How you react in a crisis could make or break your reputation

Matt Marchbanks, Senior Vice President, Fort Worth, Comerica Bank

Donna Mittendorf, Senior Vice President, Houston, Comerica Bank

Nothing tests a business owner’s leadership skills more than a crisis. How one reacts when confronted with an urgent situation is a strong indication of his or her effectiveness as a leader. There are several qualities every leader must possess to successfully weather a crisis, whether that person is the CEO of a Fortune 500 company or the owner of a small, family-owned business.

You need to be able to think and act rationally when confronted with a stressful situation and assess a crisis from every angle to see how it will impact your business both legally and financially, and influence your company’s reputation.

Smart Business spoke to Matt Marchbanks and Donna Mittendorf of Comerica Bank about what you can do when your company faces a crisis.

What is the first thing I should do?

Marchbanks: First and foremost, remain calm. By keeping a cool head, a leader will be able to step back and rationally assess the situation and create a calm environment so everyone can focus on the problem at hand. Being calm doesn’t mean you should downplay the seriousness of the crisis. It’s common to underestimate or deny that a crisis is happening, or to blame others. It can be more damaging to your business to deny a problem than it is to overreact to one.

What should I focus on when faced with a crisis?

Mittendorf: As a leader it is important, especially during a crisis, to listen. You need to know what people are saying, both internally and externally, about the issue at hand. Ask your employees for their takes on the situation and listen to what your customers, your business partners and media are saying, too. Listening to all of these different groups will help you determine the right course of action.

How should I handle the media?

Marchbanks: First and foremost, think through what you want to say. Think about the key messages you want to get across and who your spokesperson will be. Throughout the whole situation, remember to be honest and don’t mislead or lie to the media. Put yourself in the position of various audiences like your customers, employees and the community you serve. Always think, ‘If I were them, what would I expect to hear from the company?’

How should I prepare my employees?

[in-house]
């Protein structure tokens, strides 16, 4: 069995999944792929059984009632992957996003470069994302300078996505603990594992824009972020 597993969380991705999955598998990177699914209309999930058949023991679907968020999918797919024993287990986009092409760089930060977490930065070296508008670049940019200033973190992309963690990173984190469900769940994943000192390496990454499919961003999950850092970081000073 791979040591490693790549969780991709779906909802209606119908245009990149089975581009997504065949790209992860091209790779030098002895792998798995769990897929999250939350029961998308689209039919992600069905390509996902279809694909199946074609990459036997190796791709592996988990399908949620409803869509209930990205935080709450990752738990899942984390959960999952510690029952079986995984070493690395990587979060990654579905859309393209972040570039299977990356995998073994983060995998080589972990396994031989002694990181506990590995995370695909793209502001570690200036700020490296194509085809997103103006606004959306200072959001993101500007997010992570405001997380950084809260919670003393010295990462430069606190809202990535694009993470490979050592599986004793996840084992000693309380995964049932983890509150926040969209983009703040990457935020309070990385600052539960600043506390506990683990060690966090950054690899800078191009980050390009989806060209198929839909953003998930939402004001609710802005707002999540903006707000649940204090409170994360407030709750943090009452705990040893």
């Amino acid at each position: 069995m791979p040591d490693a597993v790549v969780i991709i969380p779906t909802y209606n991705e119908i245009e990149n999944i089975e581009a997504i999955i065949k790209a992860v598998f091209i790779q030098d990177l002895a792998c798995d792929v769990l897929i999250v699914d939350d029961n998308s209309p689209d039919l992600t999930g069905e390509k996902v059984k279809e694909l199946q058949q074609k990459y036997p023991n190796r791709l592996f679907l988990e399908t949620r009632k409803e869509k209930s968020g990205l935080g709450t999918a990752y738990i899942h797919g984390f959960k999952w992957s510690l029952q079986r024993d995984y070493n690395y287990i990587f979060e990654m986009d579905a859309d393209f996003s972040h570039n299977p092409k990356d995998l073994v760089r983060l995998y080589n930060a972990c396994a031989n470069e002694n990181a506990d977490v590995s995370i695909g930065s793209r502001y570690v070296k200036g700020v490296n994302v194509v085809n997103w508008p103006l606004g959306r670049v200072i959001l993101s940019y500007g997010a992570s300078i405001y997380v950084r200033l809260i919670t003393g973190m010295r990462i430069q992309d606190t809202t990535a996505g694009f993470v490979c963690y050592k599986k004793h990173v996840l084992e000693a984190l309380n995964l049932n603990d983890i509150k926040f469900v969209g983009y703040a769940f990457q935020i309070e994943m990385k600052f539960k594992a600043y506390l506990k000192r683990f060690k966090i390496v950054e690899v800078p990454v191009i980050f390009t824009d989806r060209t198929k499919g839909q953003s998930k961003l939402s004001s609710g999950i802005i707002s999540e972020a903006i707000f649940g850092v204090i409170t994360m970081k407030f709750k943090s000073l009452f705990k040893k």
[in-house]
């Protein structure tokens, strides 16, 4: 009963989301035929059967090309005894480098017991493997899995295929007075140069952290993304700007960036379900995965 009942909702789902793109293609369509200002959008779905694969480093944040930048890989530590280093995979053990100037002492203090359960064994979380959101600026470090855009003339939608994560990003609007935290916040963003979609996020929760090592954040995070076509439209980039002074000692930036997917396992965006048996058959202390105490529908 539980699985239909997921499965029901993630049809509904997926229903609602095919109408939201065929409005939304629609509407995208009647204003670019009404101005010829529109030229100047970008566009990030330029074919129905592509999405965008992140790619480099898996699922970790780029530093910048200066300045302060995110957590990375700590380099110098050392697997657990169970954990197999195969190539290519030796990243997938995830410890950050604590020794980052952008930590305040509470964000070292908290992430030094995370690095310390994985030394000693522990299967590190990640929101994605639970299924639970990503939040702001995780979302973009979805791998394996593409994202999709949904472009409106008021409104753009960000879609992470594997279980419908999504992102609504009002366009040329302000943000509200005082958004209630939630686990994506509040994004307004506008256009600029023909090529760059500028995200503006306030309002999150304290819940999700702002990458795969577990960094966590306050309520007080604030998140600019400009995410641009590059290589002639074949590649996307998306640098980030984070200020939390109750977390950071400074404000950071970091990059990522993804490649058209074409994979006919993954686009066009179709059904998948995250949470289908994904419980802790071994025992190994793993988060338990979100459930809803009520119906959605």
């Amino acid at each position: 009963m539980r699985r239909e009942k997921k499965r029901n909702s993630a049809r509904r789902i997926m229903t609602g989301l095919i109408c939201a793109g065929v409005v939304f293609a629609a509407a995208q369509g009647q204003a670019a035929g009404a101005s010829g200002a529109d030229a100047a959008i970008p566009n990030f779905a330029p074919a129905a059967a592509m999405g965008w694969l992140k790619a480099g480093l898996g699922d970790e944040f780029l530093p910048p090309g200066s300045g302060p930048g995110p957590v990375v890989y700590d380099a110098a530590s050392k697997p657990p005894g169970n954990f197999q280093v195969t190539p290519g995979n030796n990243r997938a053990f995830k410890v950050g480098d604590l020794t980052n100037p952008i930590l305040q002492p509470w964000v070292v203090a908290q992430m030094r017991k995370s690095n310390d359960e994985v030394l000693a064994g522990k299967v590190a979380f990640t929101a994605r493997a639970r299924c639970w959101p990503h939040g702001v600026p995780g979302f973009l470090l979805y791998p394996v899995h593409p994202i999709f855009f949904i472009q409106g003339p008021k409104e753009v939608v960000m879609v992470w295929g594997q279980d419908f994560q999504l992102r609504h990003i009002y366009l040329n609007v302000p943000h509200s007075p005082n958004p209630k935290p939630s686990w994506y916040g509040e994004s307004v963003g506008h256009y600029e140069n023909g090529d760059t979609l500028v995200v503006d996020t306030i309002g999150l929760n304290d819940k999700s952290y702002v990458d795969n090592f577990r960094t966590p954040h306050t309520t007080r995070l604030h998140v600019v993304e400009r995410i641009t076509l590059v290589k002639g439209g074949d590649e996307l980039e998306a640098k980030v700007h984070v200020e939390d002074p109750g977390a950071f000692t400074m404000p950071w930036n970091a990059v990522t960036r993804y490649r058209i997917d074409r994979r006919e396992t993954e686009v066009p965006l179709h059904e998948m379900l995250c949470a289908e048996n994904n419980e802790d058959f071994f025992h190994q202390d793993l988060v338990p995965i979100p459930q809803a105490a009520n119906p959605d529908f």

Mittendorf: Make sure your employees know how to answer certain questions when they come up. This is particularly important in small businesses where every employee is a possible contact. It’s important to prepare employees with what to say and what not to say during a crisis, or if they should direct any inquiries to a selected spokesperson.

Should I reach out to my customers?

Marchbanks: Yes. You don’t have to go into specifics about the situation and what you are doing about it, but you should let your customers know that you are addressing the problem and taking steps to ensure it does not happen again. Customers like to be reassured and don’t want to do business with companies they don’t trust.

How can I retain my integrity during a crisis?

Mittendorf: Once you have properly assessed a problem, it’s important to be decisive so you can resolve it in a timely fashion. Whatever decisions you must make, don’t compromise your values. Integrity is a quality a leader needs at all times, and it is particularly tested during a crisis. Also remember to identify the cornerstone values and principles you want your business to be associated with no matter what befalls it, and convey those beliefs whenever you can.

MATT MARCHBANKS and DONNA MITTENDORF are senior vice presidents for Comerica’s Texas Business Banking Division. Comerica Bank is the commercial banking subsidiary of Comerica Incorporated (NYSE: CMA), the largest U.S. banking company headquartered in Texas, and strategically aligned by three business segments: The Business Bank, The Retail Bank, and Wealth & Institutional Management. Comerica focuses on relationships, and helping people and businesses be successful. In addition to Dallas, Houston and Austin, Texas, Comerica Bank locations can be found in Arizona, California, Florida and Michigan, with select businesses operating in several other states, as well as in Canada and Mexico. To receive e-mail alerts of breaking Comerica news, go to www.comerica.com/newsalerts.


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